A Transwoman Sets up Her Own Cafe in Noida To Beat Office Harassment
An inspiration for all, 27-Year-old Urooz Hussain is a transwomen from Bihar who has set up her own cafe in Uttar Pradesh’s Noida at Sector 119. Having faced harassment at the workplace, Urooz Hussain decided to turn entrepreneur to beat the system that discriminates against transpeople. The name of the cafe is ‘Street Temptation’ and Hussain hopes to become financially independent through this.
“I was subjected to harassment at my workplaces so I decided to start my own cafe that treats everyone equally.”, said Hussain to news agency ANI. Further, Hussain also said, “I hope this can inspire others from my community.”
Apart from being a restaurant owner, Hussain is also the co-founder of ‘I Love Noida’, which is the first selfie point in Delhi-NCR and Uttar Pradesh.
Earlier during a video interview with The Quint, Hussain said people see her as a transgender first and then an entrepreneur. Opening up on her journey, Hussain said, “I was born as a ‘normal’ child, a boy. However, later I realized that even though I have a male body, my feelings were those of a girl.” Hussain also said it was difficult with male relatives constantly bullying. “I started questioning my identity in my early teenage years. Also, my father is a strict man. He created some restrictions for me which expected me to behave within the boundaries ie as a boy. I was not okay with it. I spent my younger ages playing with dolls and I interacted more with girls than I did with boys.”
Adding further, Hussain said she left her home in 2013 and shifted to Delhi where she began her transition as a transwoman.
Sharing her experience of workplace harassment and feeling of humiliation, transwoman Urooz Hussain said, “People continually assume that all transgenders just beg, clap, and are sex workers. But this is far from the truth.” “When I was working as an intern, people used to tease me and bully me a lot. they passed bad comments which demoralized me. It troubled me beyond words. I experienced similar feelings of humiliation at different workplaces. I started isolating myself but later, I reached a point where I thought this is it. Soon later, I gathered myself together and started my own Restaurant.”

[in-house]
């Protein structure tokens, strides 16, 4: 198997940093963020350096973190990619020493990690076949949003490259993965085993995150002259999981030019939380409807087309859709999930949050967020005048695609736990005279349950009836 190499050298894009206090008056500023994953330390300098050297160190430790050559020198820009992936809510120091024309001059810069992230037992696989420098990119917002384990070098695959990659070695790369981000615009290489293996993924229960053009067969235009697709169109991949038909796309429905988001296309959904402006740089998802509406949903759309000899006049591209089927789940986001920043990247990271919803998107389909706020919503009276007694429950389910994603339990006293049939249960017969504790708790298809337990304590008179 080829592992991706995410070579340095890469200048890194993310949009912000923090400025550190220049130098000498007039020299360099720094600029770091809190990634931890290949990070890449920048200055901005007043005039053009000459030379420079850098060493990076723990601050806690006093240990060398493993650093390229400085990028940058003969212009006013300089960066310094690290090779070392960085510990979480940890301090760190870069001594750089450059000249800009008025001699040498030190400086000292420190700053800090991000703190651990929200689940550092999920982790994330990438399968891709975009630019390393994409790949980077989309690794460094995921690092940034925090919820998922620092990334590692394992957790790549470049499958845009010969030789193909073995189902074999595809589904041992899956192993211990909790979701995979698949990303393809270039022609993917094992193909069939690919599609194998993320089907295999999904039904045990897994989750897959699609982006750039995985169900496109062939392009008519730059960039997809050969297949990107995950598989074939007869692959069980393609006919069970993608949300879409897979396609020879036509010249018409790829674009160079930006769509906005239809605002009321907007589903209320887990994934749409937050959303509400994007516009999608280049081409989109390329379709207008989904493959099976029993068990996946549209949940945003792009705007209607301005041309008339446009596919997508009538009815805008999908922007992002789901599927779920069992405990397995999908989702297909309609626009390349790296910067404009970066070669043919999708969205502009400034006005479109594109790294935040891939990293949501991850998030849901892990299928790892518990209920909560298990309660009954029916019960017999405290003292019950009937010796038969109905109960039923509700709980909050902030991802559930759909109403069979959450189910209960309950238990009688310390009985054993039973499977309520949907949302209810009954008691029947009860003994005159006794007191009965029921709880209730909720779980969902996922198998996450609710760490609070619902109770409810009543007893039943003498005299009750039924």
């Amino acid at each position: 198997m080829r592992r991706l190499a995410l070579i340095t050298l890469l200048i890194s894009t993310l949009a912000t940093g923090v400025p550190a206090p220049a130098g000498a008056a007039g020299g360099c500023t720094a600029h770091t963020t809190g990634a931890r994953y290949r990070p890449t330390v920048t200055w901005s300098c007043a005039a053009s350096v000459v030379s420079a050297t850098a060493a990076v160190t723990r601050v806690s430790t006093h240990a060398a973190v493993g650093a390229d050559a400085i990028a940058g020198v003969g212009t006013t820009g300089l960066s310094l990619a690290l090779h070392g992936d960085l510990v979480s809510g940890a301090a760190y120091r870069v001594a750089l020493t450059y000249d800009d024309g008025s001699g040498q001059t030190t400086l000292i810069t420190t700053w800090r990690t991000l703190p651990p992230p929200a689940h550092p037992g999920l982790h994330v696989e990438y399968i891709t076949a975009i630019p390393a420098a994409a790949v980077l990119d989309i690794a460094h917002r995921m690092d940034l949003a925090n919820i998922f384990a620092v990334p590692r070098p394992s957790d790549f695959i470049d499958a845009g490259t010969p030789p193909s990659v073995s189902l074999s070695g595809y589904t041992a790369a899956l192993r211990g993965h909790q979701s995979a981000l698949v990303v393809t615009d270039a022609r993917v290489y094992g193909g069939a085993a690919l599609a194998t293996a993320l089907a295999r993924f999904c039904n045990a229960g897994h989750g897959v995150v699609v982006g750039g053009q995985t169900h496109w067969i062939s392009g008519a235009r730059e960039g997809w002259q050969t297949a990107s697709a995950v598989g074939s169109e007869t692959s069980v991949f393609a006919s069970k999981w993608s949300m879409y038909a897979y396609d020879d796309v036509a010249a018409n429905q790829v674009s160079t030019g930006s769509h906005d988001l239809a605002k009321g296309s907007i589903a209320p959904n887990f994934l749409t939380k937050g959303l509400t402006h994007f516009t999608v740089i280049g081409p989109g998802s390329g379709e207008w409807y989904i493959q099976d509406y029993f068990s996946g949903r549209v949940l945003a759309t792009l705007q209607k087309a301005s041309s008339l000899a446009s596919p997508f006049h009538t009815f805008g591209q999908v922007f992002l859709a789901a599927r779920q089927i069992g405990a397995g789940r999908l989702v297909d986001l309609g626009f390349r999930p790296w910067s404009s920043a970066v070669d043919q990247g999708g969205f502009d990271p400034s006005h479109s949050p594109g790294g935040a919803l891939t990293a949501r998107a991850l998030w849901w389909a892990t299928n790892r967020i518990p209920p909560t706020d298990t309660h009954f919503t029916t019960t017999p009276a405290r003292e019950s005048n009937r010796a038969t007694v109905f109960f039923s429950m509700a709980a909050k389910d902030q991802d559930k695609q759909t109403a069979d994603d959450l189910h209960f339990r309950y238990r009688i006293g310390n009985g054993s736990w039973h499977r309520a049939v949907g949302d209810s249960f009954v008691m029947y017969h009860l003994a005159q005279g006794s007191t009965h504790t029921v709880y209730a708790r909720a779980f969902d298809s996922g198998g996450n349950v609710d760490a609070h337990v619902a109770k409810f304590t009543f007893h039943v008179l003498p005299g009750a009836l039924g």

Talking about the pandemic period, Hussain talked of facing financial difficulties. “At some point, I thought of selling my restaurant, but I had some savings which I had given to doctors for my surgery. I took that back and continued to run the restaurant,” she added.
Hussain wishes to inspire future generations and ensures job security to any transperson at her cafe. She said, “No transperson will face harassment here and can work freely and happily.”
The state of transgender people in India deserves far more headlines. It’s also important for us to normalise the idea that transgender people are working, achieving and becoming role models. In an earlier interview with SheThePeople, transwoman Trinetra Haldar said, part of the problem why transpeople are not given enough platform is because our Bollywood films and popculture ‘have reduced them to a joke.’
With stories such as Hussain’s will trigger a change in our mindsets and celebrate those breaking barriers in the trans community.
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Vanshika is an Intern with SheThePeople.TV.